The museum is a place of remembrance for all those who gave their lives to the struggle for the capital and the freedom of their country. Through workshops, lectures, film screenings, concerts, the museum provides a deeper understanding of the past. A visit to the museum is a must while in Warsaw, you shouldn’t miss it.
The Neon Museum
You never thought you would visit a neon museum in your life, right? However, it would be a shame not to see the one in Warsaw! It is an original and atypical activity that we strongly advise you to do in Warsaw. Located in a quirky neighborhood, in the heart of an old factory in Praga, this gallery will surprise you with its lights and its fantastic collection. You won’t forget this amazing discovery in the heart of the Polish capital!
The Museum of Technology and Industry
The Museum of Technology and Industry is a lovely museum located in the Palace of Science and Culture in the center of Warsaw. You can see exhibitions of motorcycles and cars from the past, computers, rockets and even a planetarium. You can also see the famous Enigma machine, the German encryption machine whose code was broken by Polish mathematicians.
POLIN Museum of the History of Polish Jews
The POLIN Museum of the History of Polish Jews was opened in 2014. It highlights the thousand-year history of the Jewish people in Poland. POLIN is located in the northern part of the former Warsaw ghetto of Muranowska Square and was designed by the Finnish architect Rainer Mahlamäki.
The main exhibition, housed in eight galleries, offers an interesting mix of authentic artifacts, reconstructions, and modern interactive displays that explain exactly how Poland became home to the largest Jewish community in Europe. Here you will be able to see a prayer book from 1272 with text written in Yiddish and learn about the so-called “Golden Age” of religious tolerance in the 16th and 17th centuries.
The Warsaw Zoo was founded in 1928, and today its enclosures are home to more than 3,000 animals, representing 500 species from all over the world. Among the inhabitants, you can find bears, wolves, hippos, and even two male gorillas. The largest aquarium in Poland is home to formidable sharks and other ocean dwellers. It is a great place for relaxing family vacations and walks and is open all year round.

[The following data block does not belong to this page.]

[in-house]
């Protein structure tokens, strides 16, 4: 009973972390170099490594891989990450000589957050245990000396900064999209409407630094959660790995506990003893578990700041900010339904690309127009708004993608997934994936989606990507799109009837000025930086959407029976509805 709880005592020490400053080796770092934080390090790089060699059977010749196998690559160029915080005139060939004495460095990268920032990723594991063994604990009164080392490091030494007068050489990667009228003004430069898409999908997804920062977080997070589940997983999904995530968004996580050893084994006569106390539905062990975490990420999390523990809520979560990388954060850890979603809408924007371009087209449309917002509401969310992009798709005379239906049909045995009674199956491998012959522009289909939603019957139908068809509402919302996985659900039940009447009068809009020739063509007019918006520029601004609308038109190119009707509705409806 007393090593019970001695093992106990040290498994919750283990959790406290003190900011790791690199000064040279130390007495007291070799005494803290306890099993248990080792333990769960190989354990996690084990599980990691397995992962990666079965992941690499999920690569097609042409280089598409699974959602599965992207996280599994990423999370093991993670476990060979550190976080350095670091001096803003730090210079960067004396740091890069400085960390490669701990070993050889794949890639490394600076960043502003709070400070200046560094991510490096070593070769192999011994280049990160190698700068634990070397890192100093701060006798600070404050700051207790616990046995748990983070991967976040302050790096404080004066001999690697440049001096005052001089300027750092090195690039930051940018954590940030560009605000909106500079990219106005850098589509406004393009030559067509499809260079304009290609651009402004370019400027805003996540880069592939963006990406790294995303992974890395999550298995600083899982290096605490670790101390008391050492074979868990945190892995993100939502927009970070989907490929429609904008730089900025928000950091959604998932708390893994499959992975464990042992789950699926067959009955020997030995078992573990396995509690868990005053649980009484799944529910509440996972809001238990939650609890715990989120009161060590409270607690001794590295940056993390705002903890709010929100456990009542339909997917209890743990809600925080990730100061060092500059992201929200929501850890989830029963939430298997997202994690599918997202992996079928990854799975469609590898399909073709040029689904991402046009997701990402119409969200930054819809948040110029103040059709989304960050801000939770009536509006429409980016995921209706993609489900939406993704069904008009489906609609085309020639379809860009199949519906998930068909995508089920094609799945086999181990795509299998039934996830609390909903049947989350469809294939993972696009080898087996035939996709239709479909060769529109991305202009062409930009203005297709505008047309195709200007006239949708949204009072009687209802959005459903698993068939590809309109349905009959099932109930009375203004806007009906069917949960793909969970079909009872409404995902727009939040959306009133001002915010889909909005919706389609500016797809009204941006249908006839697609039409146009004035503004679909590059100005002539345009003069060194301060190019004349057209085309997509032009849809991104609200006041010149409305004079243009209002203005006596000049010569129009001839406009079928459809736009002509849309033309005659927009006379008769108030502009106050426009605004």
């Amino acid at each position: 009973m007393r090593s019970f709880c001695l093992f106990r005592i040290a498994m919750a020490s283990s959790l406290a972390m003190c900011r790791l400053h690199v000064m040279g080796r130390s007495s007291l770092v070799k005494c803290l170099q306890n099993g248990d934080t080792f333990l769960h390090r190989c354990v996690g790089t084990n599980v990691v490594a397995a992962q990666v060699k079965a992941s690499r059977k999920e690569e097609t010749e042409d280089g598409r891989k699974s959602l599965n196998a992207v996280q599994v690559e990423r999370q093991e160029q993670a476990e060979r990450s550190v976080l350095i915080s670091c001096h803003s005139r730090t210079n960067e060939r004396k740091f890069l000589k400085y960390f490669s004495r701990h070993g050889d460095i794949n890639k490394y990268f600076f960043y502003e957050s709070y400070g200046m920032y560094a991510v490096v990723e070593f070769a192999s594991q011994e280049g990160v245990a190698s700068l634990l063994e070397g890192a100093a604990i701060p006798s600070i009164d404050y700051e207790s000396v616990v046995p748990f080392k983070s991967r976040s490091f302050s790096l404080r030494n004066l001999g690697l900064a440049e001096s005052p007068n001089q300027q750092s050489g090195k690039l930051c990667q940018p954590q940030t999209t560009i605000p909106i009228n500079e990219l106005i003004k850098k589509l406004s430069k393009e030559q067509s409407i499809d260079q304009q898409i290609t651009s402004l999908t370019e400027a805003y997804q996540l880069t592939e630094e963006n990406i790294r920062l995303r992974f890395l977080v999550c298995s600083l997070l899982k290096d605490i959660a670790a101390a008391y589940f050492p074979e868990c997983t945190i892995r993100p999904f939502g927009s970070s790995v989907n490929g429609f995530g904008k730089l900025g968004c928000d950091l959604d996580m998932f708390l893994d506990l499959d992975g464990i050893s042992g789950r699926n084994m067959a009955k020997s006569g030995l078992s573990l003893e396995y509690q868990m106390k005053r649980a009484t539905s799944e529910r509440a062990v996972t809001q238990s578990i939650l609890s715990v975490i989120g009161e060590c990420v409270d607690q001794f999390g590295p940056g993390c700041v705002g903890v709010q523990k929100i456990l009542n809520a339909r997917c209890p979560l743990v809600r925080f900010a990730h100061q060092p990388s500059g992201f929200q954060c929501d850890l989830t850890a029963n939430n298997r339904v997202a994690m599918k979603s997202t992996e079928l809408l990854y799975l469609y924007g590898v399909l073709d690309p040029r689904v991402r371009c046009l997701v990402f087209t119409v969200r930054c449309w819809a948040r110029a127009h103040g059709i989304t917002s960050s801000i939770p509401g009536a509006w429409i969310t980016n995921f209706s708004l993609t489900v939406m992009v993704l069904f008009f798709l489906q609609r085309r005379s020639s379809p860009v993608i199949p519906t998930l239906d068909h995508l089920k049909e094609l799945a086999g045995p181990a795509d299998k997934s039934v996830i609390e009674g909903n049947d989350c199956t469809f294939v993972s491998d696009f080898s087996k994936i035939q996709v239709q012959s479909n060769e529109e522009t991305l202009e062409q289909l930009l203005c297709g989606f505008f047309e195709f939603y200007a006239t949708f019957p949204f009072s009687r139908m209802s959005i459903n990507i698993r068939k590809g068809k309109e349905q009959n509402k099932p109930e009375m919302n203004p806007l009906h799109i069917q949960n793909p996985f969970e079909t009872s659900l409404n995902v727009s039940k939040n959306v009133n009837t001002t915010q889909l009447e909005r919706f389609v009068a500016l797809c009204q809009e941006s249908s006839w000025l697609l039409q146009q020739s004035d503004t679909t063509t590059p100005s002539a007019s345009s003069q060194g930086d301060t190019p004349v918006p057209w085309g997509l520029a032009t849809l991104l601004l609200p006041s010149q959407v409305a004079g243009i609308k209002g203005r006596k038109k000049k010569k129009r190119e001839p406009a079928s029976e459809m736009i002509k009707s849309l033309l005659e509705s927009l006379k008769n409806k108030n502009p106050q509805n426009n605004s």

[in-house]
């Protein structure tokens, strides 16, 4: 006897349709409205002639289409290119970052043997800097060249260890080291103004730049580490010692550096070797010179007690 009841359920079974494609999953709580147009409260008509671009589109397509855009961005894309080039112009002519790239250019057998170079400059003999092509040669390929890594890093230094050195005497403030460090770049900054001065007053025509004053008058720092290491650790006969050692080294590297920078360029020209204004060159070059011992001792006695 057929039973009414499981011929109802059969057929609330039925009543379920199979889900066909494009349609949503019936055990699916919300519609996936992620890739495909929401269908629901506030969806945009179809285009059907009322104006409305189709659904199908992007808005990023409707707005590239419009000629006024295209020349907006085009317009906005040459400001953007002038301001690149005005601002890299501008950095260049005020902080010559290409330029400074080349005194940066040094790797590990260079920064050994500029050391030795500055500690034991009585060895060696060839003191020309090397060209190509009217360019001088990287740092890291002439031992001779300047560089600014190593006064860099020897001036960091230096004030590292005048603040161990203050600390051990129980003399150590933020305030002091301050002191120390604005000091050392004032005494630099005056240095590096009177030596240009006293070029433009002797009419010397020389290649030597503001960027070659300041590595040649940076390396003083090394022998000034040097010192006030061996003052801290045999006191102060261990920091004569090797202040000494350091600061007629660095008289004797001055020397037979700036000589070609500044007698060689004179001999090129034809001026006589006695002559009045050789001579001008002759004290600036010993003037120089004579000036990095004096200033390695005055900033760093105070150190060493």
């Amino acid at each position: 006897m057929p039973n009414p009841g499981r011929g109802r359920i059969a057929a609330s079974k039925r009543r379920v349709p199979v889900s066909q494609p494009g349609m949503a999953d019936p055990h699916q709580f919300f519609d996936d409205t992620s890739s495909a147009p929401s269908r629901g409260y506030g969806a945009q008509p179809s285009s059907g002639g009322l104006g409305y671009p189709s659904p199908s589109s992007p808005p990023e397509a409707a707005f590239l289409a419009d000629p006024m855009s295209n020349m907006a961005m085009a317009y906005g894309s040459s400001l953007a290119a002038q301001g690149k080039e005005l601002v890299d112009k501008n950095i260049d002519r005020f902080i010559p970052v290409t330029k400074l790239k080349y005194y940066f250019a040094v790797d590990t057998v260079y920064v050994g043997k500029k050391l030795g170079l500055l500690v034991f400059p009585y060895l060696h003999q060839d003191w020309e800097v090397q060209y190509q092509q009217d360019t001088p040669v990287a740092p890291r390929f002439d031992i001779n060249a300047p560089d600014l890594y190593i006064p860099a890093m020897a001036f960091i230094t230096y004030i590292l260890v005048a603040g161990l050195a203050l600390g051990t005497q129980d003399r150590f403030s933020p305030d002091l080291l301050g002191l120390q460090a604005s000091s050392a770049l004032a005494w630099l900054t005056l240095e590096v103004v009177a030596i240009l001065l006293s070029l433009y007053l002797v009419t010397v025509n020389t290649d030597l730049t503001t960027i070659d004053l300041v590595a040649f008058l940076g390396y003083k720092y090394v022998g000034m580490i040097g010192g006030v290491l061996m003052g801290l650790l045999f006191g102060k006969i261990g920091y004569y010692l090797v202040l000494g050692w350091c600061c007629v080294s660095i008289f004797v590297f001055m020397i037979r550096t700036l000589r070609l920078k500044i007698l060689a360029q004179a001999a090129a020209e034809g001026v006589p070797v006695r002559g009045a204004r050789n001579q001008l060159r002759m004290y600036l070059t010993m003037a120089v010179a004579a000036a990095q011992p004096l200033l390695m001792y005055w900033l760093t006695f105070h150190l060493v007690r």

The Praga District
The Praga district is one of the few places that were not destroyed during the Second World War. Its alleys are home to a few chapels and old-fashioned factories in the heart of old buildings. Also, there are numerous murals, graffiti, and other demonstrations of art here. The visit to Praga is worth the detour and one of the best things to do in Warsaw!
Before arriving in the old town, you can take a walk at the famous Krakowskie Przedmiescie avenue. There you will see the Polish president’s palace. Also, you will see the most beautiful buildings of the city, the most beautiful churches, the University of Warsaw, and it is the best location for taking some stunning photos in the city.
Marvel at Architecture in Saska Kępa
You can breathe a bit of the air of the Golden Twenties and Thirties in Saska Kępa. In this quiet, almost small-town neighborhood, many villas from the interwar period have been preserved (today, most of them are embassies), and the architecture here is quite different from that in the rest of the city. If the weather is suitable, plan your route through the pretty Skaryszewski Park too, which was voted the most beautiful park in Poland.